How Penny Stock Screeners Should Be Used

A stock screener is a way to filter through different stock choices. There a number of reasons to select stocks in broad sweeps instead of looking through every single possibility. The biggest reason is time. There is simply no way one person can follow every company in existence. Even if that person is only focused on trading penny stocks, the choices are very high with new options appearing every year.



Just like when you created your investment plan, you’ll have to experiment with screening options in order to find the best combination for you. Here are some ideas to seed your experiments.

Fundamental Analysis

If you’re looking to find penny stocks that will grow to be big blue chips (or at least small caps) then you are likely a fundamental investor. As a fundamental investor there are some aspects of business that seems to hold true because the accounting just works. For example really high debt ratios cause bankruptcy, free cash flow improves safety; dividend paying companies have long term better returns, etc. You can use penny stock screens to filter out companies that you believe have no hope of surviving the long haul because of how that company runs their business. Since these ratios are often stored the filtering can be automated so you only look at stocks that matter to you, which can save you hours of your precious time. Top notch screeners will really dig into the financials to notice increased R&D or subtract one time charges.

Technical Analysis

Technical triggers can be used as filters for a penny stock screen. Filters that you can easily find are moving average crossovers, change in volume, change in price, change in spread, or even more exotic indicators like the Bollinger bands or Elliot wave theory.

While screeners can be incredibly helpful, you want to be careful that you don’t try to use the screener as an automated stock picking system. This is especially true with the volatility of penny stocks; you need to add your own due diligence to each specific situation. For example, perhaps you like to buy stocks that have a moving average cross over on rising volume. This would make a good screen for stocks, but if you just bought without looking you may pick up stocks that are simply “dead cat bounces”. With a little research you may discover these stocks are clearly going under, but the price is bouncing around a bit because of day traders.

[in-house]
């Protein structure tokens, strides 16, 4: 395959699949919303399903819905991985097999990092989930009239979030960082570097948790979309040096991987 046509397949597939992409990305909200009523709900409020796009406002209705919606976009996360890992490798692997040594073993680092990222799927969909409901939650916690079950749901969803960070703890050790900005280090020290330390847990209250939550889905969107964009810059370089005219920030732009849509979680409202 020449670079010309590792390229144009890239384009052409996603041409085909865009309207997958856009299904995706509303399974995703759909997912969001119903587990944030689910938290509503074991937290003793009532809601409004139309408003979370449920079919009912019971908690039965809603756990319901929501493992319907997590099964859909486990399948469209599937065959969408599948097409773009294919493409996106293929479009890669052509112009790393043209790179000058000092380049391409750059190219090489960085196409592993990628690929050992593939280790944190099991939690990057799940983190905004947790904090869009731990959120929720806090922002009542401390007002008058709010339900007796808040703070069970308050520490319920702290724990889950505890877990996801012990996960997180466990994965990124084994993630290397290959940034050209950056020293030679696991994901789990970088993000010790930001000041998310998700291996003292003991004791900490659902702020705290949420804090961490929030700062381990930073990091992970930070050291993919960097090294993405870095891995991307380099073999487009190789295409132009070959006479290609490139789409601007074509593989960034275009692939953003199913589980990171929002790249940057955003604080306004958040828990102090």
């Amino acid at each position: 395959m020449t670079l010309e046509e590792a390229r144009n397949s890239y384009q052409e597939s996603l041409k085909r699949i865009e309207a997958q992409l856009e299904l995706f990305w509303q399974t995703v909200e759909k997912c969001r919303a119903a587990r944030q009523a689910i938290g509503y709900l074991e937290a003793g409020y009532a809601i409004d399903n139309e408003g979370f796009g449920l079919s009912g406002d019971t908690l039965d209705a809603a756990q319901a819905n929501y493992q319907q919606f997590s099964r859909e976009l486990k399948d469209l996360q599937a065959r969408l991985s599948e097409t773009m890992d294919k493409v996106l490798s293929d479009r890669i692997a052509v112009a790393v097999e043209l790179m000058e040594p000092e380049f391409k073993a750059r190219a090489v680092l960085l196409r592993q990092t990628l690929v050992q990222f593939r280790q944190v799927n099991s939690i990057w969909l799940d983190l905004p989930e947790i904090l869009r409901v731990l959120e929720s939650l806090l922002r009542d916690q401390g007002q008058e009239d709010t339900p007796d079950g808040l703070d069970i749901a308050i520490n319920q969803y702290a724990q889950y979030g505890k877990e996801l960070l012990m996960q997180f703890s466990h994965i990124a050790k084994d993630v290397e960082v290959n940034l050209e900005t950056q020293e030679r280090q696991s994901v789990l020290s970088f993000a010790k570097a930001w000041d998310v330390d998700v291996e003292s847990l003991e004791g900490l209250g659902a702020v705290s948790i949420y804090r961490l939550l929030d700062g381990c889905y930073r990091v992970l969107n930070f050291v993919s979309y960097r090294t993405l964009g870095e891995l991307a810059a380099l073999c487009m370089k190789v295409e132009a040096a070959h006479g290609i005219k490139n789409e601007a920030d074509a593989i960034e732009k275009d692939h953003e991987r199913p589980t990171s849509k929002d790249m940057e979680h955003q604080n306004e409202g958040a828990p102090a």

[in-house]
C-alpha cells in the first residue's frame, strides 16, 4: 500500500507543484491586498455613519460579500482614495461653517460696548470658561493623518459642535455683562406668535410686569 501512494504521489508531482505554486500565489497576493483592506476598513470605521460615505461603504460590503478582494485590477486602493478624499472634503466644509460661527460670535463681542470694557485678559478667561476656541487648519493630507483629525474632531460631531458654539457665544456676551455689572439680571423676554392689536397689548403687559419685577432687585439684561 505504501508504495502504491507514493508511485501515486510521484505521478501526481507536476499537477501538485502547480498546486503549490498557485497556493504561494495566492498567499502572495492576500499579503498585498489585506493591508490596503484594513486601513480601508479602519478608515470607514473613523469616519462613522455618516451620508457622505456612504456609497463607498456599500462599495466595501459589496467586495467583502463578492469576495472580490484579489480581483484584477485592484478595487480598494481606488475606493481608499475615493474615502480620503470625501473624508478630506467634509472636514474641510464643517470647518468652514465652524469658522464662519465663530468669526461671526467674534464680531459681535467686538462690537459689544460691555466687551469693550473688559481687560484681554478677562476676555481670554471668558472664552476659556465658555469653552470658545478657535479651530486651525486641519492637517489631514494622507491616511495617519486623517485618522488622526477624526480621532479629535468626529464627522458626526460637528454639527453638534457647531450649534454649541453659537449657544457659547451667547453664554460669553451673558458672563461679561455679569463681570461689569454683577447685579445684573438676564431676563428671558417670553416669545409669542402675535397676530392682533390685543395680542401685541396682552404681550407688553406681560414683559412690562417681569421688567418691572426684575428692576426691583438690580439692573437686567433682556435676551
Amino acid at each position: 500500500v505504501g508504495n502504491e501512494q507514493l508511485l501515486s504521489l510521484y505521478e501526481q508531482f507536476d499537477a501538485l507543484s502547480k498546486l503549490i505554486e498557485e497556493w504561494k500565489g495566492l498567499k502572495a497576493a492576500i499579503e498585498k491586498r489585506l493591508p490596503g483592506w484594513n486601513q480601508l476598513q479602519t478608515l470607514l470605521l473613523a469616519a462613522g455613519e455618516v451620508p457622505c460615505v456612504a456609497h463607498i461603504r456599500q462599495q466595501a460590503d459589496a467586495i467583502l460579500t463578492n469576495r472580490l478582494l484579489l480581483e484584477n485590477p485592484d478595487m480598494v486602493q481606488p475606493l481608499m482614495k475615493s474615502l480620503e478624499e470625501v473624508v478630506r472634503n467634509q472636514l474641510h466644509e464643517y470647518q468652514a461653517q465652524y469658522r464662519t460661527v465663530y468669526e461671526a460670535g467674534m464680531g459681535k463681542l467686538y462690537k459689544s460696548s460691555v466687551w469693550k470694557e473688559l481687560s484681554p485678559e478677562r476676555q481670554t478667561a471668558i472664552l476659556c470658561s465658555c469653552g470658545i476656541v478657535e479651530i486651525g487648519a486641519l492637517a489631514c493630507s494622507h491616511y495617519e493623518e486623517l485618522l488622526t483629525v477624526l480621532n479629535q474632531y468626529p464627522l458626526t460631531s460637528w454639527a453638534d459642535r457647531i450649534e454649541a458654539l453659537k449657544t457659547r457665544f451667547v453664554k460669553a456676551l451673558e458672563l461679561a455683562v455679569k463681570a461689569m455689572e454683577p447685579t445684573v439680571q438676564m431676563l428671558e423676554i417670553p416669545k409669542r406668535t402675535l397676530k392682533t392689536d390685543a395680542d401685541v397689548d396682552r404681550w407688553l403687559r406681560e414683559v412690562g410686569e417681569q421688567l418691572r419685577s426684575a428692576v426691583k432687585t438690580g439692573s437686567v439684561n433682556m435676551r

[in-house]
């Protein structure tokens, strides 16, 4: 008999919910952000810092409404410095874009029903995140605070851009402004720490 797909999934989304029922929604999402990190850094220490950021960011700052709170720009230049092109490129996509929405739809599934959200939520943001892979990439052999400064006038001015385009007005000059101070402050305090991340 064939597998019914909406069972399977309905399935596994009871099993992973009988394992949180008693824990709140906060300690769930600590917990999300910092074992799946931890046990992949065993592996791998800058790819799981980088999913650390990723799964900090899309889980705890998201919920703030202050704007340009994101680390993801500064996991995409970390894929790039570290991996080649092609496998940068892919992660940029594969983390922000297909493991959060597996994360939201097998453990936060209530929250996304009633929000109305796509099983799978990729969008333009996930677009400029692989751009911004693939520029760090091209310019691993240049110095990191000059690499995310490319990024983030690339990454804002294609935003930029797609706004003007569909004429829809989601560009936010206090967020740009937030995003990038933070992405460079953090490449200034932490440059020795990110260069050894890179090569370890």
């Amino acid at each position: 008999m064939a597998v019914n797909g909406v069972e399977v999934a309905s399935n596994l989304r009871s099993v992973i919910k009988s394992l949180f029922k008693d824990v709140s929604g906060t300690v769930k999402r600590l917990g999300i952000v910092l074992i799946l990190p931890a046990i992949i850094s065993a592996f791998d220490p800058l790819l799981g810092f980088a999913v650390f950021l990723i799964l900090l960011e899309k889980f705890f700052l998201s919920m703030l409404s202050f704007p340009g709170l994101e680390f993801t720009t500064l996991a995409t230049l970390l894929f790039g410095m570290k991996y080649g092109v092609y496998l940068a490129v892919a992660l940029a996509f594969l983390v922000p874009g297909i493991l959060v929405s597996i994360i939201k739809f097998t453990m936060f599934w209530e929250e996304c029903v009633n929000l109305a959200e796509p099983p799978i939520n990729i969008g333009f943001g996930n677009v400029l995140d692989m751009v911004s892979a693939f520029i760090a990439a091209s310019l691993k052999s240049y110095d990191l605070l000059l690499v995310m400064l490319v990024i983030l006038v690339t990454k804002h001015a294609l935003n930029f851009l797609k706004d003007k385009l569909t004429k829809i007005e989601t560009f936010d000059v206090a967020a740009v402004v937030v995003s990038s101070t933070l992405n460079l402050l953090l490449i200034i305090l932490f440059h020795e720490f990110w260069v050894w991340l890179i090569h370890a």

Free or Paid

The internet provides an ample supply of both free and paid penny stock screeners. All of the major web networks like MSN, Google, and Yahoo have free screeners. Plus there are hundreds if not thousands of database screening sites for niche filtering.

Another option is screening newsletters or services. The price on these publications can range from dollars a month to thousands of dollars per month. Are any of them worth it? Sadly, the only way to know is to try them out. I recommend you don’t spend more than 0.5% of your total portfolio on investment advice. So if you have $25,000 in your penny stock account, don’t spend more than $125 per year on publications. Be wary of reviews online, but it doesn’t mean you should ignore them. Just stick with reviews from sites that have done you will in the past.

A stock screener is a tool to be used to narrow your search. When you are limited in time you need to quickly filter out penny stocks that have a low chance of success. When you put more effort into fewer good choices you should improve your win ratio. If you aren’t finding increased returns you need to alter your filter, change your research, or try another screening source.

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